Vince Vaugh once put his rejection-to-success ratio at a thousand to one. That is, a thousand crushing blows for each bit of great news. “One of the questions I get asked the most is, ‘How do I deal with rejection?’ ” admits acting coach Cathryn Hartt. It’s the hard side of the acting profession and the reason your parents worry when you tell them you want to be an actor.
This week Skins actor Mitch Hewer admitted his low profile over the past few years was due to a battle with anxiety, depression and later OCD. Posting on Instagram, the actor who played Maxxie Oliver recounts losing his ability to be creative and facing “more set-backs in my personal life and more rejections from work than I could handle.”
Hewer was a key cast member alongside Nicholas Hoult and Dev Patel on the hottest show on British TV in 2007. The E4 teen drama Skins was a success with the critics and in the ratings, but acting can be brutal at every level and can feel even worse among your peer group. As Gore Vidal said: “Whenever a friend succeeds, a little something in me dies.” A competitive atmosphere coupled with lack of mental health support and constant reminders of others’ successes can take its toll on actors.
For Hewer, it has been a battle that has played out over many years. Writing on Instagram, he says: “I always thought I needed to be in a better place, be more successful, be further in my career, be happier, look perfect; that I should have accomplished more by now. I would question myself with ‘why are you not happy like everyone else?’ I put so much pressure on myself.”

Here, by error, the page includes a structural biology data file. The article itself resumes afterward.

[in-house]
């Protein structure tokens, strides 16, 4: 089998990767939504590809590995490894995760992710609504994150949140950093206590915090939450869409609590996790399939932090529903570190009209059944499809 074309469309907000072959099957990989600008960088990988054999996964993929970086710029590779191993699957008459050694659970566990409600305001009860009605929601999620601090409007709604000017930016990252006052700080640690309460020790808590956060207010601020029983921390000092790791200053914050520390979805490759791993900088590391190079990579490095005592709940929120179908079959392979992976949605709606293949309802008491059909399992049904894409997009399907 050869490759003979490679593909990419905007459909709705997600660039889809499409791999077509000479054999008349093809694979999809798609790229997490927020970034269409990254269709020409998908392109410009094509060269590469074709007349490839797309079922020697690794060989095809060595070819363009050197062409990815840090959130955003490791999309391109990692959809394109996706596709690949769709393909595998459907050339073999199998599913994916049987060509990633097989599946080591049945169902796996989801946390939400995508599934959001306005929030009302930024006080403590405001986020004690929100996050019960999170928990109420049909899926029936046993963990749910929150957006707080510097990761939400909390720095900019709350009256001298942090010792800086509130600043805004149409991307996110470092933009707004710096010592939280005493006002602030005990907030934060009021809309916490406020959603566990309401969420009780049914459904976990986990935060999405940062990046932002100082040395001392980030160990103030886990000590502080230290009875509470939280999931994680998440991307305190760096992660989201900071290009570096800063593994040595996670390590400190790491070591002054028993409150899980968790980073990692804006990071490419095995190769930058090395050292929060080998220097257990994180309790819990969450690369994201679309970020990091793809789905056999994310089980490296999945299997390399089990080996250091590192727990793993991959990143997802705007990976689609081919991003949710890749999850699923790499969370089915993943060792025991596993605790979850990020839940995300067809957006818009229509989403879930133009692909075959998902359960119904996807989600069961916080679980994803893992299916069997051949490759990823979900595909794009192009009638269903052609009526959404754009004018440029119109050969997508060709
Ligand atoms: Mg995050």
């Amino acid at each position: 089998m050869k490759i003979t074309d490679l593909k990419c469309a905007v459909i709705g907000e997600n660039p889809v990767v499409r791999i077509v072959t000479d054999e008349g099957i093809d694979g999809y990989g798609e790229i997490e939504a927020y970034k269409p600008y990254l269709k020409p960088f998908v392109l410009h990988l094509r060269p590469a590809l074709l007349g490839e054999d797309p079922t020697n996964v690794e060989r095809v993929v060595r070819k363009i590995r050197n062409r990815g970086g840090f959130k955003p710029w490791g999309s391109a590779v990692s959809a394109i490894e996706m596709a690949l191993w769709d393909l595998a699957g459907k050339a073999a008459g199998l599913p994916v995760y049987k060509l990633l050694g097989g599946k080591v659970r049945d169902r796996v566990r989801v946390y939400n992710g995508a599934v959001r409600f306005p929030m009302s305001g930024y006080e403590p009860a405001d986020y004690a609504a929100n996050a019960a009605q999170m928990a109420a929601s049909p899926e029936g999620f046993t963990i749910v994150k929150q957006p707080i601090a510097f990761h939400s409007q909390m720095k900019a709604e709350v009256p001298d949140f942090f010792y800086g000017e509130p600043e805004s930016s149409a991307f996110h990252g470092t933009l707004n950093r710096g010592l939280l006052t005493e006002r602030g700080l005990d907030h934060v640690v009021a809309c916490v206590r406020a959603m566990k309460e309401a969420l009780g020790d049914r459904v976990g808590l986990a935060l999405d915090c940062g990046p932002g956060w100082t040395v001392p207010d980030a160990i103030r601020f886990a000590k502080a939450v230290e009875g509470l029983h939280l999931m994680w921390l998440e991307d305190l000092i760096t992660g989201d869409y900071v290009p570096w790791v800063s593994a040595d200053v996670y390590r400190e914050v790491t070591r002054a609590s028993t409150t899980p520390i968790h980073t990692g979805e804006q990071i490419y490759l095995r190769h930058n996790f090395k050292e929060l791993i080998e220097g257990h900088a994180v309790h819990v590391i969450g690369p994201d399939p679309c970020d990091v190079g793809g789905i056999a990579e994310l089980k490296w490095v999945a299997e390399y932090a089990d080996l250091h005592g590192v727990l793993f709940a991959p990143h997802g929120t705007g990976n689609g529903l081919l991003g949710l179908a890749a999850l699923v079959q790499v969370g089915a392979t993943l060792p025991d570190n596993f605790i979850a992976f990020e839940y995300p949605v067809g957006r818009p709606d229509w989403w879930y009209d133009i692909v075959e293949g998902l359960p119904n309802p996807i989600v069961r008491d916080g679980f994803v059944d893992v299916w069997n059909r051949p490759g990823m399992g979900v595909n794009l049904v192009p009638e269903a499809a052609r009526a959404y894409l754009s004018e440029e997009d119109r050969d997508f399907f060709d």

Actor Tony Rossi tells Backstage: “Us actors like to beat ourselves up when we get rejected. We think there’s something wrong with us. We come up with all the things we did wrong in the audition. Then we go into scenarios about how we’re always going to be failures and working day jobs we hate. But the truth is, it’s just part of the journey. And it’s perfectly normal.”
Vaughn gave some advice to actors on the Tim Ferriss Show: “Find a process where you’re able to… allow yourself to feel disappointed. I think it’s important that you don’t turn off those feelings.” In other words: don’t let it trip you up, but do give yourself the space to heal.
And happily, Hewer has now healed, coming through his years-long depression and out the other side: “I’ve finally decided to stop listening to those voices…. I realised there’s a reason to be here.” He adds: “Take the bad times and understand the lesson they give you, then move forward from yesterday, live every second of the now and if tomorrow comes.. thank your god for the best present one could give. Time. It’s the only thing worth any value.”
- Why Rejection Doesn’t Mean You’re Not Talented
- The Horrors of Rejection
- How to Normalize Rejection
- 10 Stars on Dealing With Rejection
For more from Backstage UK, check out the magazine.